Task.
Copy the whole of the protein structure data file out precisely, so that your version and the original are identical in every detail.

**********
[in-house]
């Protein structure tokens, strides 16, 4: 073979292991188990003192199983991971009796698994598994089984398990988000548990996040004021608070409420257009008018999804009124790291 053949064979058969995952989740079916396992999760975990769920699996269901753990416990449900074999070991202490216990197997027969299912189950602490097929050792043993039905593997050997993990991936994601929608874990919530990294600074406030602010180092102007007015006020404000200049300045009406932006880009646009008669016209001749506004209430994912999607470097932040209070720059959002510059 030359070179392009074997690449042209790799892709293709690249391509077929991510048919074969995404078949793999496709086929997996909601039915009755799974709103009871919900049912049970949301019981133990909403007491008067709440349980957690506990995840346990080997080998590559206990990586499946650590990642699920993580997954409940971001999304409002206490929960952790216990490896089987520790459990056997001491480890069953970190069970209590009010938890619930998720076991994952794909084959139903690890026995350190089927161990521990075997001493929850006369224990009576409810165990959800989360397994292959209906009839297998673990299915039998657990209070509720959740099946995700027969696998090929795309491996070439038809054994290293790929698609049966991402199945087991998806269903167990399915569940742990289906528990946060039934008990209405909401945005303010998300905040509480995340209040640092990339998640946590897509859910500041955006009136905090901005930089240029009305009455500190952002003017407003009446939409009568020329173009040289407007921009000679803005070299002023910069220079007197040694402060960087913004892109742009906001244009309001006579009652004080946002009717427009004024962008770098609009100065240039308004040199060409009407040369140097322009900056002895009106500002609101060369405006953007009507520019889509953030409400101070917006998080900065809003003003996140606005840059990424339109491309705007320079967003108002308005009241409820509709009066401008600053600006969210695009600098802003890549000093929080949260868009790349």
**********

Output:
[in-house]
């Protein structure tokens, strides 16, 4: 073979292991188990003192199983991971009796698994598994089984398990988000548990996040004021608070409420257009008018999804009124790291 053949064979058969995952989740079916396992999760975990769920699996269901753990416990449900074999070991202490216990197997027969299912189950602490097929050792043993039905593997050997993990991936994601929608874990919530990294600074406030602010180092102007007015006020404000200049300045009406932006880009646009008669016209001749506004209430994912999607470097932040209070720059959002510059 030359070179392009074997690449042209790799892709293709690249391509077929991510048919074969995404078949793999496709086929997996909601039915009755799974709103009871919900049912049970949301019981133990909403007491008067709440349980957690506990995840346990080997080998590559206990990586499946650590990642699920993580997954409940971001999304409002206490929960952790216990490896089987520790459990056997001491480890069953970190069970209590009010938890619930998720076991994952794909084959139903690890026995350190089927161990521990075997001493929850006369224990009576409810165990959800989360397994292959209906009839297998673990299915039998657990209070509720959740099946995700027969696998090929795309491996070439038809054994290293790929698609049966991402199945087991998806269903167990399915569940742990289906528990946060039934008990209405909401945005303010998300905040509480995340209040640092990339998640946590897509859910500041955006009136905090901005930089240029009305009455500190952002003017407003009446939409009568020329173009040289407007921009000679803005070299002023910069220079007197040694402060960087913004892109742009906001244009309001006579009652004080946002009717427009004024962008770098609009100065240039308004040199060409009407040369140097322009900056002895009106500002609101060369405006953007009507520019889509953030409400101070917006998080900065809003003003996140606005840059990424339109491309705007320079967003108002308005009241409820509709009066401008600053600006969210695009600098802003890549000093929080949260868009790349």